Tag Archives: social media

On Line Social Media Mistakes

On LIne Social Media Mistakes

Social Media Overload!

Did you know that quiet influencers and introverts use social media in a very thoughtful way to challenge the status quo, provoke new thoughts, inspire others and create change? But it is easy to get overwhelmed. Social media overload can feel like a never ending river of information. Because there is no end in sight, it is hard to limit your time and create a workable schedule. If you don’t, you will get stressed out before you’ve found the nuggets you need to formulate your influencing plan.

To help address this problem, I invited my friend Corey Perlman, author of the new book Social Media Overload!  to share his thoughts on the mistakes individuals and businesses typically make with social media and how to avoid them. His ideas are relevant if you are an individual or a business.

4 Critical Mistakes that are Sabotaging Your Company’s Social Media Efforts

By: Corey Perlman

Excerpted from Social Media Overload! 

A successful social media strategy can deliver results far beyond just generating new leads. It can help you strengthen credibility when decision makers are kicking your tires online. And while they’re in research mode, It can keep you ‘top of mind’ until prospects are ready to buy. Social media can also help you strengthen relationships with customers and enable them to become a powerful referral network for your business. But most companies fail to see these kind of results because of the critical mistakes I’ve outlined below. Review the list and see if there are areas where you can improve and take your digital marketing to a higher level.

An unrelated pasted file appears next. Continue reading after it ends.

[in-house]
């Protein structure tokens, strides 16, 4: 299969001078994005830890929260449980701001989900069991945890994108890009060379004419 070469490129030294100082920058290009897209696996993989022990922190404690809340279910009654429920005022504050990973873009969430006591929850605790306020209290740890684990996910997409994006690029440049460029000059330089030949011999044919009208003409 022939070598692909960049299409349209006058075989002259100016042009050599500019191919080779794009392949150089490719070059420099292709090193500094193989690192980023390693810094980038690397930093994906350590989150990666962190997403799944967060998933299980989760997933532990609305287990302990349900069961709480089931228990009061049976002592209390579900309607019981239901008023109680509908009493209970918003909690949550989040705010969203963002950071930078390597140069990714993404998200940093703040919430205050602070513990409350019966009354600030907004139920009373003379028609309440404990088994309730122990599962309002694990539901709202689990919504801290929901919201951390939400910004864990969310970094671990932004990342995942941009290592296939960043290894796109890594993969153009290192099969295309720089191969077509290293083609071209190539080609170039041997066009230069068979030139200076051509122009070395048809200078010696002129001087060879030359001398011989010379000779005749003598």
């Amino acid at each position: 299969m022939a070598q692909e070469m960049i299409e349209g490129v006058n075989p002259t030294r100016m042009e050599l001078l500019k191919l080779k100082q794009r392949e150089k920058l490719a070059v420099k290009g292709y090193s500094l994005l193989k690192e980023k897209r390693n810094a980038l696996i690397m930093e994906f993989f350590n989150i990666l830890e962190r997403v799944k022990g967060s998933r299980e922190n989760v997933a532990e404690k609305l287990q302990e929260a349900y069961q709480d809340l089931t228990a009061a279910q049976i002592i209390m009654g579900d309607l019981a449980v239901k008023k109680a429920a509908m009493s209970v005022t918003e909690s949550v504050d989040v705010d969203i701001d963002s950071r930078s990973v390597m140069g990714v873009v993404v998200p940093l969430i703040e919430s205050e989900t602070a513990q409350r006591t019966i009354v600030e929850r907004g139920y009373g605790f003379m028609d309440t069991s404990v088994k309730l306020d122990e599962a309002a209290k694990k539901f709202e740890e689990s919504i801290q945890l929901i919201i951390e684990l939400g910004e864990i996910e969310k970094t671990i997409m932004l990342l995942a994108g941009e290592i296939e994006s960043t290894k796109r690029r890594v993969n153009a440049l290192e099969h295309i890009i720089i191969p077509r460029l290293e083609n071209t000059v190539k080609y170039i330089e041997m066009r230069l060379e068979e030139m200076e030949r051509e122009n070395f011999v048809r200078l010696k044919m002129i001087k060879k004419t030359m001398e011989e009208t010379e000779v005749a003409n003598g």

1. Not Fishing in the right ponds

 Where are your customers and potential customers spending time online? Are they active on Twitter? If not, why should you be? You don’t have to be on all social media sites. REPEAT: You don’t have to be on all social media sites. Decide where your audience is spending time and plant your flag on those sites. If you’re typically targeting businesses, LinkedIn is probably the place you’ll want to spend the most time. With over a billion users on Facebook, chances are good that some of your prospects are active on that site.

2. Allowing your social media sites to die on the vine

 Nothing kills credibility faster than an untouched profile. I’d rather you delete the profile than let it sit stagnant with few followers or connections. Action: Take inventory of all of your social media profiles. Create a plan to consistently update them and build a following. Take advantage of sites like hootsuite.com that will allow you to schedule posts on dates of your choosing. If you decide it’s not worth the time or resources, delete the profile.

3. Not taking advantage of LinkedIn as a sales tool.